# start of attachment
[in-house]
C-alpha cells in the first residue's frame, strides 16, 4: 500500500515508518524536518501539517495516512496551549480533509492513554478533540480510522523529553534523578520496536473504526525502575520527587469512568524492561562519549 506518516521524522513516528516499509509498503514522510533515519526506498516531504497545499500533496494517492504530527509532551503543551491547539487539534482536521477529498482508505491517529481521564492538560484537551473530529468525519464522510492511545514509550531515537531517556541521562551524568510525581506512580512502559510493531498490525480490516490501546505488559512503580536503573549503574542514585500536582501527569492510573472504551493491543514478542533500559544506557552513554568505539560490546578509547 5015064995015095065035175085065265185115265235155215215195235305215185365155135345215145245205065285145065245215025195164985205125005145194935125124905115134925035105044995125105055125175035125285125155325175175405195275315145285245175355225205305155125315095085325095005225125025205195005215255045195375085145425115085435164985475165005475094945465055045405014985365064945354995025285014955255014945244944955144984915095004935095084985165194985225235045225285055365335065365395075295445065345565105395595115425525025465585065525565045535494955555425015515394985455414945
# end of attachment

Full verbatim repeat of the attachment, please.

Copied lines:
[in-house]
C-alpha cells in the first residue's frame, strides 16, 4: 500500500515508518524536518501539517495516512496551549480533509492513554478533540480510522523529553534523578520496536473504526525502575520527587469512568524492561562519549 506518516521524522513516528516499509509498503514522510533515519526506498516531504497545499500533496494517492504530527509532551503543551491547539487539534482536521477529498482508505491517529481521564492538560484537551473530529468525519464522510492511545514509550531515537531517556541521562551524568510525581506512580512502559510493531498490525480490516490501546505488559512503580536503573549503574542514585500536582501527569492510573472504551493491543514478542533500559544506557552513554568505539560490546578509547 5015064995015095065035175085065265185115265235155215215195235305215185365155135345215145245205065285145065245215025195164985205125005145194935125124905115134925035105044995125105055125175035125285125155325175175405195275315145285245175355225205305155125315095085325095005225125025205195005215255045195375085145425115085435164985475165005475094945465055045405014985365064945354995025285014955255014945244944955144984915095004935095084985165194985225235045225285055365335065365395075295445065345565105395595115425525025465585065525565045535494955555425015515394985455414945